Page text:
During the Great War, there was a uniform which at one time was seen everywhere but is now largely forgotten. This was the Hospital or Convalescent Blues worn by injured or recovering soldiers. The men in this photograph taken at a Stirlingshire hospital are wearing them. The uniforms were pale blue in colour, made of a flannelette material and were large and loose fitting, more like pyjamas. Hospital Blues had many purposes. The loose fit ensured that they could be worn by men of different sizes. They were clean and comfortable, taking the place of lice and flea -ridden uniforms of the men injured on the battlefield. A bright red neck tie was worn, making sure that all who saw them knew of their status as injured soldiers. There were no pockets in the Blues uniform, as no soldier was allowed money in hospital. Officers did not wear this uniform.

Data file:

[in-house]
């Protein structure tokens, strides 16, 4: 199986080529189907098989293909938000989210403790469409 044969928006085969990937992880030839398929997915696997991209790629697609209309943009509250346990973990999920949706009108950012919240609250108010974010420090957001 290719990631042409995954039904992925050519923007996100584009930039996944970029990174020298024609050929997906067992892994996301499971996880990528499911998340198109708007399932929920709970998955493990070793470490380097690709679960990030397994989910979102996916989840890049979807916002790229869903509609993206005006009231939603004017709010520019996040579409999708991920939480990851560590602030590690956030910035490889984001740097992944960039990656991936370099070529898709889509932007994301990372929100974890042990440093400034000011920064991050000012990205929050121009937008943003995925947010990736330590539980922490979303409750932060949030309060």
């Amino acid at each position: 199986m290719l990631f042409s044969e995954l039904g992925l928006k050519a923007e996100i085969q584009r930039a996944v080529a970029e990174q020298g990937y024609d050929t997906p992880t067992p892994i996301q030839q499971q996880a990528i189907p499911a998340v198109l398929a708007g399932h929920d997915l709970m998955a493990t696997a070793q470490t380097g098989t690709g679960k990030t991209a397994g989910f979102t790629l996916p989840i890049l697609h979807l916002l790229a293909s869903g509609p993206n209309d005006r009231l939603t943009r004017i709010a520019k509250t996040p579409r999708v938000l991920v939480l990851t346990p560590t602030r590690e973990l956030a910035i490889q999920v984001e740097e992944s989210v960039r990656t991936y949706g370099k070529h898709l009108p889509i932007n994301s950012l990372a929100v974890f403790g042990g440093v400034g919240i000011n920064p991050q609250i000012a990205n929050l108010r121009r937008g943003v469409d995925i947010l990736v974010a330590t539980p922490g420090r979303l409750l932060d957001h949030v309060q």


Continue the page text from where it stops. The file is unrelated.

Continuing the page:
This photograph loaned to the Smith by Marion Jackson has a written message from her grandfather who is the man at the back between two nurses: ‘I am never far from the ladies. This is better than selling sausages’. Peter Roberts was a butcher in Allan Park before the Great War. The shop later became the Allan Park Post Office.